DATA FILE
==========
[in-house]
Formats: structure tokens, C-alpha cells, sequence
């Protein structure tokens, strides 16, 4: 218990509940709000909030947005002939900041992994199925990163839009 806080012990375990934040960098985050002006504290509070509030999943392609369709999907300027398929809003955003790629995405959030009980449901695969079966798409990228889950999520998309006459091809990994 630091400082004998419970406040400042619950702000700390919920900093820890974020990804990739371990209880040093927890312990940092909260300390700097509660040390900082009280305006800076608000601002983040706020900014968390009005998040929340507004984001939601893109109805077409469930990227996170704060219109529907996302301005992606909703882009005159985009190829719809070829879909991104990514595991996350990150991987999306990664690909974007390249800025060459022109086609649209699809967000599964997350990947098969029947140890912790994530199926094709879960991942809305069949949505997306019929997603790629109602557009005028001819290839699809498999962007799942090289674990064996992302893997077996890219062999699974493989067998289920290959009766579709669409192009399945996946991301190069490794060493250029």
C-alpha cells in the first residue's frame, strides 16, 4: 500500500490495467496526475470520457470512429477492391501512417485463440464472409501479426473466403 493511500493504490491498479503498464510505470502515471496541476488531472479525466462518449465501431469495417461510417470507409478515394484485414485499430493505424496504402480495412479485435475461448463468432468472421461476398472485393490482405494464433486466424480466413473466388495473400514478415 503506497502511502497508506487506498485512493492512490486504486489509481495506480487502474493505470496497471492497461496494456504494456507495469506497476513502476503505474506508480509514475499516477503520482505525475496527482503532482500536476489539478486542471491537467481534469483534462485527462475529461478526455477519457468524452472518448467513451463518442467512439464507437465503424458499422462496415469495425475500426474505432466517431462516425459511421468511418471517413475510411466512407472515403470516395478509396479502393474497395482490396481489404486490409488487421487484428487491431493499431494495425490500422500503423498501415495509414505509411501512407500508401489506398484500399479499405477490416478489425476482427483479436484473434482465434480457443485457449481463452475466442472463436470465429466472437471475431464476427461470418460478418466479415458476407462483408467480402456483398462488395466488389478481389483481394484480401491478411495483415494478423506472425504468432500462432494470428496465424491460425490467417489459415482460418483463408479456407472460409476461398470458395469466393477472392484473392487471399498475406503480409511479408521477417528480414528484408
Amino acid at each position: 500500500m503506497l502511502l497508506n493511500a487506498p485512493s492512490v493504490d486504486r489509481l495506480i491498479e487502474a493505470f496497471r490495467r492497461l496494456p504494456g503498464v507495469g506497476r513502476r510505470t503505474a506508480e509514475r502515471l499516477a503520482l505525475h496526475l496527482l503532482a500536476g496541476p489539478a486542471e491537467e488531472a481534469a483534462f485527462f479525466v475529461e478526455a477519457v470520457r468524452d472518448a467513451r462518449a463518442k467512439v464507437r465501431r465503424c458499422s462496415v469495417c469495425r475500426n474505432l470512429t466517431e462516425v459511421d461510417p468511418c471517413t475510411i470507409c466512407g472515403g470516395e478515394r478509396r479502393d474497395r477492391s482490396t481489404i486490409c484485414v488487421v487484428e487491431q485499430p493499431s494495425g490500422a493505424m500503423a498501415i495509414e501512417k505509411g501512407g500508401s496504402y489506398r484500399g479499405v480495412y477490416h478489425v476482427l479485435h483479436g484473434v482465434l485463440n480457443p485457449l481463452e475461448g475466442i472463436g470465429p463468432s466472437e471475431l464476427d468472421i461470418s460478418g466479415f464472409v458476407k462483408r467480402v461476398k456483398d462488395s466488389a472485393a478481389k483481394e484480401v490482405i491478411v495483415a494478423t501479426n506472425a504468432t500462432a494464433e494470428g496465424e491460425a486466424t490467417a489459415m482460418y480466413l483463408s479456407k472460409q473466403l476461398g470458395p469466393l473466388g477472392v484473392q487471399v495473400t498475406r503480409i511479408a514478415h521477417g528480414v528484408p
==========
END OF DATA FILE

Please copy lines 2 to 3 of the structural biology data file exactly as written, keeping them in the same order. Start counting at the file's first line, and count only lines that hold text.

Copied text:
Formats: structure tokens, C-alpha cells, sequence
């Protein structure tokens, strides 16, 4: 218990509940709000909030947005002939900041992994199925990163839009 806080012990375990934040960098985050002006504290509070509030999943392609369709999907300027398929809003955003790629995405959030009980449901695969079966798409990228889950999520998309006459091809990994 630091400082004998419970406040400042619950702000700390919920900093820890974020990804990739371990209880040093927890312990940092909260300390700097509660040390900082009280305006800076608000601002983040706020900014968390009005998040929340507004984001939601893109109805077409469930990227996170704060219109529907996302301005992606909703882009005159985009190829719809070829879909991104990514595991996350990150991987999306990664690909974007390249800025060459022109086609649209699809967000599964997350990947098969029947140890912790994530199926094709879960991942809305069949949505997306019929997603790629109602557009005028001819290839699809498999962007799942090289674990064996992302893997077996890219062999699974493989067998289920290959009766579709669409192009399945996946991301190069490794060493250029």